Whārangi 1: Biography
Collier, Edith Marion
I tuhia tēnei haurongo e Joanne Drayton, ā, i tāngia tuatahitia ki Ngā Tāngata Taumata Rau Ko te wāhanga , 1998.
Edith Marion Collier was born on 28 March 1885 at Wanganui, the eldest of 10 children of Eliza Catherine Parkes and her husband, Henry Collier, a music shop proprietor and substantial landowner. The Colliers were a musical family and active members of St Paul's Presbyterian Church. Edith attended local primary schools and Wanganui Girls' College. In spite of the considerable domestic demands on her time and energy, she became an accomplished cellist playing chamber music in a family quartet led by her father's violin.
Around 1903, already showing artistic talent, she enrolled at the Wanganui Technical School to study art. There she worked with Ivy Copeland, Minnie Izett and, after 1909, with the English artist Dennis Seaward; she achieved high passes in the South Kensington examinations. Encouraged by the painter Herbert Babbage to seek further training overseas, Edith left New Zealand in 1912 to continue her studies in London.
She found her first few months touring and painting in Britain truly exhilarating. 'I am just in full swing now,' she wrote in a postcard to a brother; 'never had such a time in my life, working all the time.' Freed from family responsibilities, she lived a student life, rooming with other young female students at Queen Alexandra's House and attending classes at the St John's Wood Art Schools. The instruction proved conservative in its approach and Collier soon became disillusioned. Inspiration was instead provided by an Australian artist teaching in London, Margaret McPherson (later Preston), who also became a good friend.
In 1914 Edith Collier spent several weeks at McPherson's summer art classes in Bonmahon (Bunmahon), County Waterford, Ireland. She attended again in 1915, staying for seven or eight months. Her portrait studies of the local peasants and her paintings, prints and sketches of their dwellings, and of the dramatic scenery at Bonmahon, remain among her finest works. The school was disbanded in the autumn of 1915, when wartime restrictions were placed on sketching along the coastline, and Edith returned to London and her new attic rooms at 5 Leinster Square.
The war initiated another round of family obligations for the artist. Her brothers and cousins were fighting in Europe, and she often provided hospitality when they were on leave, as well as organising their mail and money. This gave her a compelling reason to stay in Britain and pursue her art, in spite of pressure from her parents to return home. She hired her own life models and continued to work and travel with Margaret McPherson. While in London she exhibited mainly at women's art venues; her first positive review came from the 1917 Society of Women Artists' exhibition.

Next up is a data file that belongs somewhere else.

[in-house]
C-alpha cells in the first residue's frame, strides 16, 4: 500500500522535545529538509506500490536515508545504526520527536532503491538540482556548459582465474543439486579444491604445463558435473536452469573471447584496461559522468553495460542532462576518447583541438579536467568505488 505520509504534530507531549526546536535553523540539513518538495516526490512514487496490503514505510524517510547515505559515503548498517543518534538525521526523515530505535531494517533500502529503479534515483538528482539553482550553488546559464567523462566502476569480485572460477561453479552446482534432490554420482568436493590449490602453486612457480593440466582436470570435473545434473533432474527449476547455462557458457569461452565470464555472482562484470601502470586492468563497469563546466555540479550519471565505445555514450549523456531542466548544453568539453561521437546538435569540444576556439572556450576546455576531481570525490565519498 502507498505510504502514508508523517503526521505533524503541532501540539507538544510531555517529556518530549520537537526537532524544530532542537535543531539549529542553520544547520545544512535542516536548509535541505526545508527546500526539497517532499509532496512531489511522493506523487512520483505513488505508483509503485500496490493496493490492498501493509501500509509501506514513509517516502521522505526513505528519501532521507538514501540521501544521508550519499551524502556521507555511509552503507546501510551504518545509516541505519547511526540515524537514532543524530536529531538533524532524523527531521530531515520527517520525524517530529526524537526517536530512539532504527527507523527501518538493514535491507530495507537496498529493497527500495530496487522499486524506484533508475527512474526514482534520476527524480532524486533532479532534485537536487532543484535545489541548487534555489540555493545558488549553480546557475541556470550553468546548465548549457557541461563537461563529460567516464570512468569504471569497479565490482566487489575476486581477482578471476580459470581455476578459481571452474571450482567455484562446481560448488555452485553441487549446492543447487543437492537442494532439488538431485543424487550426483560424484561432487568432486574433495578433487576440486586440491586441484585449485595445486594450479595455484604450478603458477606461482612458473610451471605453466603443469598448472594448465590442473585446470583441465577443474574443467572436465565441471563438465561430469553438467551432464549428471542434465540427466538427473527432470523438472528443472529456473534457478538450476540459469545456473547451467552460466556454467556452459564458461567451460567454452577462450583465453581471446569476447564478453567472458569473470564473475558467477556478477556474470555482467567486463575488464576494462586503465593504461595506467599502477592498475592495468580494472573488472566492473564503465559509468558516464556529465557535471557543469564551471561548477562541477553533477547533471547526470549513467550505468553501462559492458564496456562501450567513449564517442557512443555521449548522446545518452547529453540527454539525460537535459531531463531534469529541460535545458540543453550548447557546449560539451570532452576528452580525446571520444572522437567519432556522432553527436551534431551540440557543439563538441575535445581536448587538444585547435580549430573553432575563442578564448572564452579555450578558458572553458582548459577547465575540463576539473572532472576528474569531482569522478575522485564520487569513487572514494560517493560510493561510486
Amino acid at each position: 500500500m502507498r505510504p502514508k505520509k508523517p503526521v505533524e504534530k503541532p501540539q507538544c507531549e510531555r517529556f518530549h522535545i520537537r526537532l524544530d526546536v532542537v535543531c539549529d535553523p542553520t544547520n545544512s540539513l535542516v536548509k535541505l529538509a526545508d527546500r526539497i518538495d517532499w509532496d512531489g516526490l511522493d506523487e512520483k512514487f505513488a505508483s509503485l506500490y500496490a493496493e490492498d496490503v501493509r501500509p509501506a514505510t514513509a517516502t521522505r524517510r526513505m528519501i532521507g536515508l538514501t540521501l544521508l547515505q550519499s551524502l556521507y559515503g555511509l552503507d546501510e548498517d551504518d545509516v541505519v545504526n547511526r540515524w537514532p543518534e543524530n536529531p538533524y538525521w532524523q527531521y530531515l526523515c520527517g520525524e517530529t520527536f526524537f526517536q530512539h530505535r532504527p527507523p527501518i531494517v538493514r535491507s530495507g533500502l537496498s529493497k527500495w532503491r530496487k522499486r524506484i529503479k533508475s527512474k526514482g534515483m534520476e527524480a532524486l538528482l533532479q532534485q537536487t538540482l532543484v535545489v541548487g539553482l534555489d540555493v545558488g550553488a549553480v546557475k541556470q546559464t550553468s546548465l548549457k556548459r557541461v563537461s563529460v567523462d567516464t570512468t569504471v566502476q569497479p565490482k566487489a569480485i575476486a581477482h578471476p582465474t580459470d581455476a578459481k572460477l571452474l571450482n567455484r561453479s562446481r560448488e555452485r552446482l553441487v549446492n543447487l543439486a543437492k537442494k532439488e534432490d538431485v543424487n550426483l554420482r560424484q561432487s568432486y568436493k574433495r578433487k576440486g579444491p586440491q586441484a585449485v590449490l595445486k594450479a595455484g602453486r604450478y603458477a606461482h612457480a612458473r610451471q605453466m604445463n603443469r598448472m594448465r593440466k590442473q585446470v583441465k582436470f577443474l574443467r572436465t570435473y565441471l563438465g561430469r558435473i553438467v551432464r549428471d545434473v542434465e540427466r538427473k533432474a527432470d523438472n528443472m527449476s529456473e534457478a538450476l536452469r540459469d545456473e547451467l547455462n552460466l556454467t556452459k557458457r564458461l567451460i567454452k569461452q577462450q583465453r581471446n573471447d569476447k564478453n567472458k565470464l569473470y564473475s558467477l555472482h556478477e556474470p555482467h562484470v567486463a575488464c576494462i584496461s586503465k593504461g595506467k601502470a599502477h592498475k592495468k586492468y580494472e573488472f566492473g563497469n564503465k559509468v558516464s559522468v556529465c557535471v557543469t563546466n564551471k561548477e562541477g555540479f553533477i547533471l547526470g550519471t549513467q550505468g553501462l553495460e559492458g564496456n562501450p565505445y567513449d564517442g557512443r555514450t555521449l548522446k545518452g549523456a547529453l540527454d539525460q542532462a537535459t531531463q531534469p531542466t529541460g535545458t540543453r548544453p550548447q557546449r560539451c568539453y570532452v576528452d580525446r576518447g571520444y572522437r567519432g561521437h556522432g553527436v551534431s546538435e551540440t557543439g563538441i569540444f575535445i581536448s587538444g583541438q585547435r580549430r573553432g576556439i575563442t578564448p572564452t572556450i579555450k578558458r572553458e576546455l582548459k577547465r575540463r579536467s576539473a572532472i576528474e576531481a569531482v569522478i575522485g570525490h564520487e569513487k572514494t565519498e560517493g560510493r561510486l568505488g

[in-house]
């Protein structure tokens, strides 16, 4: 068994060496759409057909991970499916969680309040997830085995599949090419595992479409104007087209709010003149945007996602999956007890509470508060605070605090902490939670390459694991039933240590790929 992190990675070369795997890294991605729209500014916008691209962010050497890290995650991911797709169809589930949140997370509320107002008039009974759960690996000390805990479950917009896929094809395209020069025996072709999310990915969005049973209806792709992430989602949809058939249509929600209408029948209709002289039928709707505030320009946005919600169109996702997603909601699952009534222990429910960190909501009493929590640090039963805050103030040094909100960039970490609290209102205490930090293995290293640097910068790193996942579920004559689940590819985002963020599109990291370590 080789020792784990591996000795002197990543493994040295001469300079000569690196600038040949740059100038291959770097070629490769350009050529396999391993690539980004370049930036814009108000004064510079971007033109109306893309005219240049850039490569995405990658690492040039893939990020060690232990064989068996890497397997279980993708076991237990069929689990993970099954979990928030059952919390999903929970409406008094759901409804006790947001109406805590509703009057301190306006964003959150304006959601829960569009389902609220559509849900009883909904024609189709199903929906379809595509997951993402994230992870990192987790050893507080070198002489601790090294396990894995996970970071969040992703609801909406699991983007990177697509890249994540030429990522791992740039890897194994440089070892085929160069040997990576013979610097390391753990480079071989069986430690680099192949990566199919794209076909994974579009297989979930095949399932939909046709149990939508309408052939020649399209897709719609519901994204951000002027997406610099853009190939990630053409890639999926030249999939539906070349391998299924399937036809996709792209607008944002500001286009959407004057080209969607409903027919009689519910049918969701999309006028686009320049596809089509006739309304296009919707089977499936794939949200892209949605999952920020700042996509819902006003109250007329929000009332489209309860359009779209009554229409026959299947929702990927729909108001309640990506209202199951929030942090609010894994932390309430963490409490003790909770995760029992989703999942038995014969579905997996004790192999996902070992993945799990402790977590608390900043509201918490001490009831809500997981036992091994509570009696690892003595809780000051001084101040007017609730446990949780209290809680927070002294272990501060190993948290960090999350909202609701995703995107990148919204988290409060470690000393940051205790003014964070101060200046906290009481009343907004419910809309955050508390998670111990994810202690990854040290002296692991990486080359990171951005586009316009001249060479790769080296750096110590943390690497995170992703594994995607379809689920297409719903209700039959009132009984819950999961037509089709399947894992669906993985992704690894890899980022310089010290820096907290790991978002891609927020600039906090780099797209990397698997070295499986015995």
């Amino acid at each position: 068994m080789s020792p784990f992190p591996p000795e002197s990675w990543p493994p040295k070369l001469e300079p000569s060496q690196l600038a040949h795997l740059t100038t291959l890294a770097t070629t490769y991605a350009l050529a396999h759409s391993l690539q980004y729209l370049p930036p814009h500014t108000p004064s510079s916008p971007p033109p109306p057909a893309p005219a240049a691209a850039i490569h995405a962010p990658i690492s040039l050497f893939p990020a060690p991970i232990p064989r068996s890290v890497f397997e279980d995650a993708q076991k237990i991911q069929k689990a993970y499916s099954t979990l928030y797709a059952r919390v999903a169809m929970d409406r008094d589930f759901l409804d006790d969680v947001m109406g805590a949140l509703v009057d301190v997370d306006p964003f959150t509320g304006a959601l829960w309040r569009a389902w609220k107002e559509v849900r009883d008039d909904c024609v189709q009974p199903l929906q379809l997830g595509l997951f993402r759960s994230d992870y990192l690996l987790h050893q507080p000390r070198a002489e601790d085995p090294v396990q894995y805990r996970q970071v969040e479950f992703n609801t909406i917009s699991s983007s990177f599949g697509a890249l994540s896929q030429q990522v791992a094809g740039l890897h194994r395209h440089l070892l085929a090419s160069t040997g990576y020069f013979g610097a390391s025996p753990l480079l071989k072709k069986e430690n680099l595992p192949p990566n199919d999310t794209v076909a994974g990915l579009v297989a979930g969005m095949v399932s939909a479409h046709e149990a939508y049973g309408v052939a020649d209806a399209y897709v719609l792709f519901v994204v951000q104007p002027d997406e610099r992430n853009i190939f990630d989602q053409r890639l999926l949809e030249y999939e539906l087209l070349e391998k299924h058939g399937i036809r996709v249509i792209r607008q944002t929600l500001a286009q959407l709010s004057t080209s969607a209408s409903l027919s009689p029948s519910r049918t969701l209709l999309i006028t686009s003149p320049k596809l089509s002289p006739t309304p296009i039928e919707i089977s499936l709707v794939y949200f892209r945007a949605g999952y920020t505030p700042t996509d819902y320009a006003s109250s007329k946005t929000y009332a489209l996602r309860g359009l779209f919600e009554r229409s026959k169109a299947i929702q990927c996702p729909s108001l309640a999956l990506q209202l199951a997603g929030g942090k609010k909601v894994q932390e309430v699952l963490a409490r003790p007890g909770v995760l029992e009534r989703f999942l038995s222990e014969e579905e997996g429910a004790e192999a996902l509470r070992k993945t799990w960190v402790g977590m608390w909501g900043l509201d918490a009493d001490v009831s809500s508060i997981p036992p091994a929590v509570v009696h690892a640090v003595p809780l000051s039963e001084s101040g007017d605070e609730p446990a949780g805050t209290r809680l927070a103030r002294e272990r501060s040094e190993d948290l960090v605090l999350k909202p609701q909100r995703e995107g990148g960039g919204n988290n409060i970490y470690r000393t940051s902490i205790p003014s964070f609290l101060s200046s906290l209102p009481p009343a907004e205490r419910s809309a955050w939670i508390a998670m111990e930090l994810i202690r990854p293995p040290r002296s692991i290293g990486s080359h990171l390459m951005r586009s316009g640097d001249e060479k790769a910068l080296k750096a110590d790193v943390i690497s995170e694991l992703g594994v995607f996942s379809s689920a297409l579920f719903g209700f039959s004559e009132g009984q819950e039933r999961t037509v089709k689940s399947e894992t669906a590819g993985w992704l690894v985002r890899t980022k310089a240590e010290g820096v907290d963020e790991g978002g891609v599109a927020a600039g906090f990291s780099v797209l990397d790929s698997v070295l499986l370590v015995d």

Edith Collier remained in Britain after the end of the war, and with Margaret McPherson's return to Australia she looked to other women artists for direction and tutorage. She exhibited at the Women's International Art Club show in 1920, and in the same year joined Frances Hodgkins's classes at St Ives. There she began producing the most comprehensively modern and experimental work of her career. 'I have one very bright N. Zealander, from Wanganui, Collier by name', Frances Hodgkins wrote to her mother. 'I'll make something of her I feel sure.' Convinced of Edith Collier's talent, Hodgkins could not anticipate the overwhelming obstacles her protégée would soon face.
Persuaded by her family to return home, Edith Collier left England in December 1921. In New Zealand she quickly assumed the responsibilities of the eldest unmarried daughter. Nursing and helping family members meant she had limited time for her art. Trips to Maketu Pa near Kawhia in 1927–28 resulted in some of her best New Zealand work. She exhibited with the New Zealand Academy of Fine Arts in 1927 and 1928, and with The Group in 1929 and 1931, and appears to have been among those selected to represent New Zealand at the Empire Artists' Exhibition in London in 1937. In spite of this continued involvement and apparent success, her capacity to carry on painting innovatively was seriously curtailed. Savage criticism of her work on her return to New Zealand, negative responses from her own community, and the burning of the majority of her paintings of the female nude by her father left her demoralised and artistically incapacitated.
A reserved and modest woman, Edith Collier produced less and less as she got older, and by the time she died in Wanganui on 12 December 1964, some of her extended family did not know she had painted. Pointing out the irony of it all, a painter friend wrote just before the artist's death: 'It is funny how many women begin painting after families grow up while sinners like you & me Collier never touch it now altho' it was our life work in our youth!' The major public holdings of Edith Collier's work are at the Sarjeant Gallery, Wanganui, and the Museum of New Zealand Te Papa Tongarewa in Wellington.